Battle of Atlanta
Civil War Tipping Point
On July 22, 1864, a massive battle raged in the modern-day neighborhoods of Inman Park, Reynoldstown, Edgewood, Candler Park, Kirkwood, East Atlanta and Grant Park. The battle's front line followed Flat Shoals Road and Moreland Avenue and stretched from East Atlanta Village to the Inman Park MARTA station.
During the fateful encounter, some 70,000 troops engaged in fierce hand-to-hand combat. By the time the sun set that day, eyewitnesses reported seeing a "river of blood" flowing down Bald Hill, which stood where the eastbound exit ramp from I-20 to Moreland Avenue is today. The 9-hour battle, which resulted in 9,200 casualties, would claim the lives of two major generals: James Birdseye McPherson (USA, 35 years old) and William Henry Talbot Walker (CSA, 47 years old).
General William Tucumseh Sherman, commanding officer of the Union Army (USA), watched the battle unfold from his vantage point where the Carter Center stands today. General John Bell Hood, commanding officer of the Confederate States Army (CSA) watched it from the home of Atlanta Mayor James Calhoun, which was located on the highest point of what is now Historic Oakland Cemetery.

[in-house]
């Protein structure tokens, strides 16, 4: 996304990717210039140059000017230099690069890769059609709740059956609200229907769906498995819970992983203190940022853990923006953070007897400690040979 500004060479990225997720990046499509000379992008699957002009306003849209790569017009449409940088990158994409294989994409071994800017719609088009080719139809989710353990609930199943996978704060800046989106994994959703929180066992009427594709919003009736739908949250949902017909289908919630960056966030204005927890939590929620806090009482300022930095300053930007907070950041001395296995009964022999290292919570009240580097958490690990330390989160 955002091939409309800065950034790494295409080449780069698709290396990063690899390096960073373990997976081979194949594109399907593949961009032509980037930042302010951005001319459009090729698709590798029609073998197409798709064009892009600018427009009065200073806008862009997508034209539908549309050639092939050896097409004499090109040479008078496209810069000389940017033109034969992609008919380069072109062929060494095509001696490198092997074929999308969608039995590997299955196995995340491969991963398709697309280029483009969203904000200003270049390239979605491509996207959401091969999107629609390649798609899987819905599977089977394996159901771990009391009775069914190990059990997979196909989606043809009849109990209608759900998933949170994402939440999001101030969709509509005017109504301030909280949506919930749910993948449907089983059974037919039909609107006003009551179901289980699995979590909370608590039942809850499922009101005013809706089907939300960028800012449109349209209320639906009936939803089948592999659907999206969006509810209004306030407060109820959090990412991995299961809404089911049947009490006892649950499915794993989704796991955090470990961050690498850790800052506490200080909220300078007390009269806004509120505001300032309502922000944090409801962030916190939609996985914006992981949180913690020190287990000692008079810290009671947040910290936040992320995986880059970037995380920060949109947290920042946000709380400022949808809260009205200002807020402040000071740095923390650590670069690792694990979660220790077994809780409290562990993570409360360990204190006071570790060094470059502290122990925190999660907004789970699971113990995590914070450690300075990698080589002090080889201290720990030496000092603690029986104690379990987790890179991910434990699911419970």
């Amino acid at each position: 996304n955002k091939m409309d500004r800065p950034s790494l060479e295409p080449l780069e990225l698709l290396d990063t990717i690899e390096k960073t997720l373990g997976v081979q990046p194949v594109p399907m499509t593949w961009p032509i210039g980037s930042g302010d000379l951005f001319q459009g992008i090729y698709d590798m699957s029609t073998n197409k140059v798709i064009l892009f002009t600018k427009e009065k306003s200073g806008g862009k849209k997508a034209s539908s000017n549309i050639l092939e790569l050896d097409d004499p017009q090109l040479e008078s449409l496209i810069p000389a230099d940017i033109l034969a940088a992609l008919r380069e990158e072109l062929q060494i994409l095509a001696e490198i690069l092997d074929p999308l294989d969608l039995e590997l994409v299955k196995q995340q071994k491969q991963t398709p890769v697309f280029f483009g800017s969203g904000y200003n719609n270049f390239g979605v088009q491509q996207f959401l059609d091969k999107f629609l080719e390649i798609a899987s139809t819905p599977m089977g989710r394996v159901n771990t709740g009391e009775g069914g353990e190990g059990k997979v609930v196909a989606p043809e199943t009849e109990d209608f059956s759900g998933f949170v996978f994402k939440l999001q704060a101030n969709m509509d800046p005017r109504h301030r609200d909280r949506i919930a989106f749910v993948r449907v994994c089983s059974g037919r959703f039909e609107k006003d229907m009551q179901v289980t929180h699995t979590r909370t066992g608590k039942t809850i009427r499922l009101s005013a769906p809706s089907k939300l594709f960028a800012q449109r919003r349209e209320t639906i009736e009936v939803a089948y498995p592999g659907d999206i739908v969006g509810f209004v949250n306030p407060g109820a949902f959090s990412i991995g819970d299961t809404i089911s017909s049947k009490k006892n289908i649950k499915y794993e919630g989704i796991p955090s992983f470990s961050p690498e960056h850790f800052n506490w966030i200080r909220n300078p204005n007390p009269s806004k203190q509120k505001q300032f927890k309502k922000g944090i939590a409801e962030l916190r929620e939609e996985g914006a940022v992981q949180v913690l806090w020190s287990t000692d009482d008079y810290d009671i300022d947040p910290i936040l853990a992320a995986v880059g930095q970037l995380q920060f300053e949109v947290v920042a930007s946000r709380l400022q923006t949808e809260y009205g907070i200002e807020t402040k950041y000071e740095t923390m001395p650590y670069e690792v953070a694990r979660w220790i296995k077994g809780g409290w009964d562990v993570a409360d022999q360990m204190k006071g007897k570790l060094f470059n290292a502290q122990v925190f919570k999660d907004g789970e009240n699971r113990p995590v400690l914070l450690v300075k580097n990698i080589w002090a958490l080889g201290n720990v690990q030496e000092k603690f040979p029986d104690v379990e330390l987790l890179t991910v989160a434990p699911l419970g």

Some of the most intense fighting took place late that afternoon in an area known as the "Railroad Cut," which was located where the Inman Park MARTA station stands today. That specific scene was immortalized in the historic painting known as the Atlanta Cyclorama, which now lives at the Atlanta History Center in Buckhead.
The purpose of this educational website is to help participants understand what happened that day and place it in context with modern-day Atlanta. It is not to celebrate or honor anyone or anything in any way.
Tipping point in the American Civil War...
As a strategic military hub, the fall of Atlanta virtually ensured that the Confederate States Army would be unable to prevail over the Union Army in a war that had already raged on for over three years; a war that would eventually result in over one million casualties (3% of the U.S. population) and over 600,000 soldier deaths.
The Union victory in Atlanta also changed public sentiment in the “North,” which led to the re-election of President Abraham Lincoln in November 1864. Had Lincoln lost that election, the United States of America may have taken a very different path than it did.
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